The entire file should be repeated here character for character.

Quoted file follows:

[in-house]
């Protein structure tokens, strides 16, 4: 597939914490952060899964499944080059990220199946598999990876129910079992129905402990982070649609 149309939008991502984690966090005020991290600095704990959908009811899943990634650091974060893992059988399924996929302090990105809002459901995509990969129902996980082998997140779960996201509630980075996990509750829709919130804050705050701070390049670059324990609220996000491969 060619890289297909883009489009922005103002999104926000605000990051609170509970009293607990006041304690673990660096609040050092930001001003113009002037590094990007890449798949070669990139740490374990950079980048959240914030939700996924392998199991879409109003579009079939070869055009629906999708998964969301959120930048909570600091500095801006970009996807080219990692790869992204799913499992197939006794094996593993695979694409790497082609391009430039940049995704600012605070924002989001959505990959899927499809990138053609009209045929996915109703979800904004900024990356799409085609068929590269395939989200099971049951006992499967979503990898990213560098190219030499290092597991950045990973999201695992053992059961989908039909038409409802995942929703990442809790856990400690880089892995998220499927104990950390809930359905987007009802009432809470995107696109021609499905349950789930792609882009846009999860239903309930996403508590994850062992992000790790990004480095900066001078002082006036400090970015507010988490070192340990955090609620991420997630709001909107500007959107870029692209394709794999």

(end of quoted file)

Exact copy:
[in-house]
């Protein structure tokens, strides 16, 4: 597939914490952060899964499944080059990220199946598999990876129910079992129905402990982070649609 149309939008991502984690966090005020991290600095704990959908009811899943990634650091974060893992059988399924996929302090990105809002459901995509990969129902996980082998997140779960996201509630980075996990509750829709919130804050705050701070390049670059324990609220996000491969 060619890289297909883009489009922005103002999104926000605000990051609170509970009293607990006041304690673990660096609040050092930001001003113009002037590094990007890449798949070669990139740490374990950079980048959240914030939700996924392998199991879409109003579009079939070869055009629906999708998964969301959120930048909570600091500095801006970009996807080219990692790869992204799913499992197939006794094996593993695979694409790497082609391009430039940049995704600012605070924002989001959505990959899927499809990138053609009209045929996915109703979800904004900024990356799409085609068929590269395939989200099971049951006992499967979503990898990213560098190219030499290092597991950045990973999201695992053992059961989908039909038409409802995942929703990442809790856990400690880089892995998220499927104990950390809930359905987007009802009432809470995107696109021609499905349950789930792609882009846009999860239903309930996403508590994850062992992000790790990004480095900066001078002082006036400090970015507010988490070192340990955090609620991420997630709001909107500007959107870029692209394709794999």